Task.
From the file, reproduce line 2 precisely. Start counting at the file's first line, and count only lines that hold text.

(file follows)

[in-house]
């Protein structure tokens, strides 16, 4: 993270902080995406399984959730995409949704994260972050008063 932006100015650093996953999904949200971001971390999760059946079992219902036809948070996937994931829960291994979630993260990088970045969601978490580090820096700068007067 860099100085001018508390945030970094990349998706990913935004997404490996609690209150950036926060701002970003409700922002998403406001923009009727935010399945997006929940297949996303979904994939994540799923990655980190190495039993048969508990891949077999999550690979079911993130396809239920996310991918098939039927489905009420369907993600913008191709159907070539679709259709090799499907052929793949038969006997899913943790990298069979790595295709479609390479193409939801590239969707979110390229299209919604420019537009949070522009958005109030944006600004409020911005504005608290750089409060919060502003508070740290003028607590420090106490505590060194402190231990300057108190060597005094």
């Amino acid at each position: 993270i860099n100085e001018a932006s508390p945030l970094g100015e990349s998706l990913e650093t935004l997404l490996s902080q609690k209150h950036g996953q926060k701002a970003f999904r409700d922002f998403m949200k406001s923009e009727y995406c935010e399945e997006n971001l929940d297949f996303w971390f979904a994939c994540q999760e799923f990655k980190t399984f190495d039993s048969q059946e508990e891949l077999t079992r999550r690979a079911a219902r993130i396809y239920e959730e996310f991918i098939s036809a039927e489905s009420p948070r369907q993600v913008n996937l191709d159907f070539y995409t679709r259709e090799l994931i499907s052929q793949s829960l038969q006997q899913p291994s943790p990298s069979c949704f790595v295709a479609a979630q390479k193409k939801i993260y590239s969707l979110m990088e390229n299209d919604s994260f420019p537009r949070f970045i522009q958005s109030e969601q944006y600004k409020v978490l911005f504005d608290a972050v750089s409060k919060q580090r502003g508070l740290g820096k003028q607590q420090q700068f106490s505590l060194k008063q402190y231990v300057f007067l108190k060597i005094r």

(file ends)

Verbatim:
């Protein structure tokens, strides 16, 4: 993270902080995406399984959730995409949704994260972050008063 932006100015650093996953999904949200971001971390999760059946079992219902036809948070996937994931829960291994979630993260990088970045969601978490580090820096700068007067 860099100085001018508390945030970094990349998706990913935004997404490996609690209150950036926060701002970003409700922002998403406001923009009727935010399945997006929940297949996303979904994939994540799923990655980190190495039993048969508990891949077999999550690979079911993130396809239920996310991918098939039927489905009420369907993600913008191709159907070539679709259709090799499907052929793949038969006997899913943790990298069979790595295709479609390479193409939801590239969707979110390229299209919604420019537009949070522009958005109030944006600004409020911005504005608290750089409060919060502003508070740290003028607590420090106490505590060194402190231990300057108190060597005094």